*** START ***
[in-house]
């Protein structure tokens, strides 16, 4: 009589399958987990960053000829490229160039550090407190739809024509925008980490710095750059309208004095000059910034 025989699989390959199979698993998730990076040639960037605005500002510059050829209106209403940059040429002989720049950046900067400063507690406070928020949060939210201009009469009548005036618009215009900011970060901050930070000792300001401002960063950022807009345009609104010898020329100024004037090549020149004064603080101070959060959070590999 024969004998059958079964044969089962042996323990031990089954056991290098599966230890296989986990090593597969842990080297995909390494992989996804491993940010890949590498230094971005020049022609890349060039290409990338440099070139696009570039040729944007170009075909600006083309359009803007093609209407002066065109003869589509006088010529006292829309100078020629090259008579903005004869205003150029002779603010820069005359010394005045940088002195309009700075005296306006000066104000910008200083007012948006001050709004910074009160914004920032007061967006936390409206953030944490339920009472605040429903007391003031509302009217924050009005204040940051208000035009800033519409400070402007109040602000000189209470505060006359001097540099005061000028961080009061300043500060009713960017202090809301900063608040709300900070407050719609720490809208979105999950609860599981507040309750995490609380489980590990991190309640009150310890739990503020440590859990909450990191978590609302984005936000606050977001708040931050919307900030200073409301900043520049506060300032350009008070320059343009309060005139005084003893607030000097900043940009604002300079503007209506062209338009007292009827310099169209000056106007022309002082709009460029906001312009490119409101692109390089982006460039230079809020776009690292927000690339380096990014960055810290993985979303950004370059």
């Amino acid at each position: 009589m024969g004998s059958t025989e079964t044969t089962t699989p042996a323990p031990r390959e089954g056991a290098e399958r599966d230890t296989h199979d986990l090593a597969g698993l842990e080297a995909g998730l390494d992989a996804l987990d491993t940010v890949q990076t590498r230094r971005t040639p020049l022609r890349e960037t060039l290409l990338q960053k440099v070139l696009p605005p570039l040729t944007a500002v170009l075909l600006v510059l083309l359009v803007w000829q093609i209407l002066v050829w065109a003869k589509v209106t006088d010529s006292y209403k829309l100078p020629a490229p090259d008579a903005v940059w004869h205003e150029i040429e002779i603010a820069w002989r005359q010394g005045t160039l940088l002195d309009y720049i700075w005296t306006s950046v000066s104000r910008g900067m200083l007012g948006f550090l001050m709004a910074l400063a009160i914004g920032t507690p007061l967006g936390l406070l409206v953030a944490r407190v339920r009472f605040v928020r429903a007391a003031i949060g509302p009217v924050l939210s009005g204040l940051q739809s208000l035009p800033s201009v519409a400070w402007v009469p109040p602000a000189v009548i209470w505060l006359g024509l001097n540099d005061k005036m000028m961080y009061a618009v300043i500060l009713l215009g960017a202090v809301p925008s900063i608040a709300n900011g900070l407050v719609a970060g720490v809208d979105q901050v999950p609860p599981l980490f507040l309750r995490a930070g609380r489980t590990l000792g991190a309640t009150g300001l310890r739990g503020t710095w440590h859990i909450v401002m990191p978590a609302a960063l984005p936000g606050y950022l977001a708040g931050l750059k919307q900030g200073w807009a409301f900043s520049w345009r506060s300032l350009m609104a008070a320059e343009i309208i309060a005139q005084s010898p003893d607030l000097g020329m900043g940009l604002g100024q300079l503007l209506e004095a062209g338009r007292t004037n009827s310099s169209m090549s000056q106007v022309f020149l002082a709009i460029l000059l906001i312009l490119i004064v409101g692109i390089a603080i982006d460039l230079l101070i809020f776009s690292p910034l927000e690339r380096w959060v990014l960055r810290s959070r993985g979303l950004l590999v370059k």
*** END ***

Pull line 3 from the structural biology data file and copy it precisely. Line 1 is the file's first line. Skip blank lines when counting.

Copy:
């Amino acid at each position: 009589m024969g004998s059958t025989e079964t044969t089962t699989p042996a323990p031990r390959e089954g056991a290098e399958r599966d230890t296989h199979d986990l090593a597969g698993l842990e080297a995909g998730l390494d992989a996804l987990d491993t940010v890949q990076t590498r230094r971005t040639p020049l022609r890349e960037t060039l290409l990338q960053k440099v070139l696009p605005p570039l040729t944007a500002v170009l075909l600006v510059l083309l359009v803007w000829q093609i209407l002066v050829w065109a003869k589509v209106t006088d010529s006292y209403k829309l100078p020629a490229p090259d008579a903005v940059w004869h205003e150029i040429e002779i603010a820069w002989r005359q010394g005045t160039l940088l002195d309009y720049i700075w005296t306006s950046v000066s104000r910008g900067m200083l007012g948006f550090l001050m709004a910074l400063a009160i914004g920032t507690p007061l967006g936390l406070l409206v953030a944490r407190v339920r009472f605040v928020r429903a007391a003031i949060g509302p009217v924050l939210s009005g204040l940051q739809s208000l035009p800033s201009v519409a400070w402007v009469p109040p602000a000189v009548i209470w505060l006359g024509l001097n540099d005061k005036m000028m961080y009061a618009v300043i500060l009713l215009g960017a202090v809301p925008s900063i608040a709300n900011g900070l407050v719609a970060g720490v809208d979105q901050v999950p609860p599981l980490f507040l309750r995490a930070g609380r489980t590990l000792g991190a309640t009150g300001l310890r739990g503020t710095w440590h859990i909450v401002m990191p978590a609302a960063l984005p936000g606050y950022l977001a708040g931050l750059k919307q900030g200073w807009a409301f900043s520049w345009r506060s300032l350009m609104a008070a320059e343009i309208i309060a005139q005084s010898p003893d607030l000097g020329m900043g940009l604002g100024q300079l503007l209506e004095a062209g338009r007292t004037n009827s310099s169209m090549s000056q106007v022309f020149l002082a709009i460029l000059l906001i312009l490119i004064v409101g692109i390089a603080i982006d460039l230079l101070i809020f776009s690292p910034l927000e690339r380096w959060v990014l960055r810290s959070r993985g979303l950004l590999v370059k």